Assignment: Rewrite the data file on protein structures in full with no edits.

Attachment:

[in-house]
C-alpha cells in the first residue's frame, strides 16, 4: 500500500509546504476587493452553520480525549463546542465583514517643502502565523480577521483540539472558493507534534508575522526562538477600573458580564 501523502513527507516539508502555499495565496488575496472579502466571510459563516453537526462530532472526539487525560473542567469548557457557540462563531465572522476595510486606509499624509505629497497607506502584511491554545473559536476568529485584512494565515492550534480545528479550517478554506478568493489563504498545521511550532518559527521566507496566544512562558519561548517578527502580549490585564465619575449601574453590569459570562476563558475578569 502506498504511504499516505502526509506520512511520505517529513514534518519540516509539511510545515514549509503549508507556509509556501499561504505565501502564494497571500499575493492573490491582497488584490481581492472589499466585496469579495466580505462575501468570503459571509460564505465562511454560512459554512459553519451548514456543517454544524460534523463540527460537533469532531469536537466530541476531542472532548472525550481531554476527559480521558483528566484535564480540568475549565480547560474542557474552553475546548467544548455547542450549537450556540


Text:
[in-house]
C-alpha cells in the first residue's frame, strides 16, 4: 500500500509546504476587493452553520480525549463546542465583514517643502502565523480577521483540539472558493507534534508575522526562538477600573458580564 501523502513527507516539508502555499495565496488575496472579502466571510459563516453537526462530532472526539487525560473542567469548557457557540462563531465572522476595510486606509499624509505629497497607506502584511491554545473559536476568529485584512494565515492550534480545528479550517478554506478568493489563504498545521511550532518559527521566507496566544512562558519561548517578527502580549490585564465619575449601574453590569459570562476563558475578569 502506498504511504499516505502526509506520512511520505517529513514534518519540516509539511510545515514549509503549508507556509509556501499561504505565501502564494497571500499575493492573490491582497488584490481581492472589499466585496469579495466580505462575501468570503459571509460564505465562511454560512459554512459553519451548514456543517454544524460534523463540527460537533469532531469536537466530541476531542472532548472525550481531554476527559480521558483528566484535564480540568475549565480547560474542557474552553475546548467544548455547542450549537450556540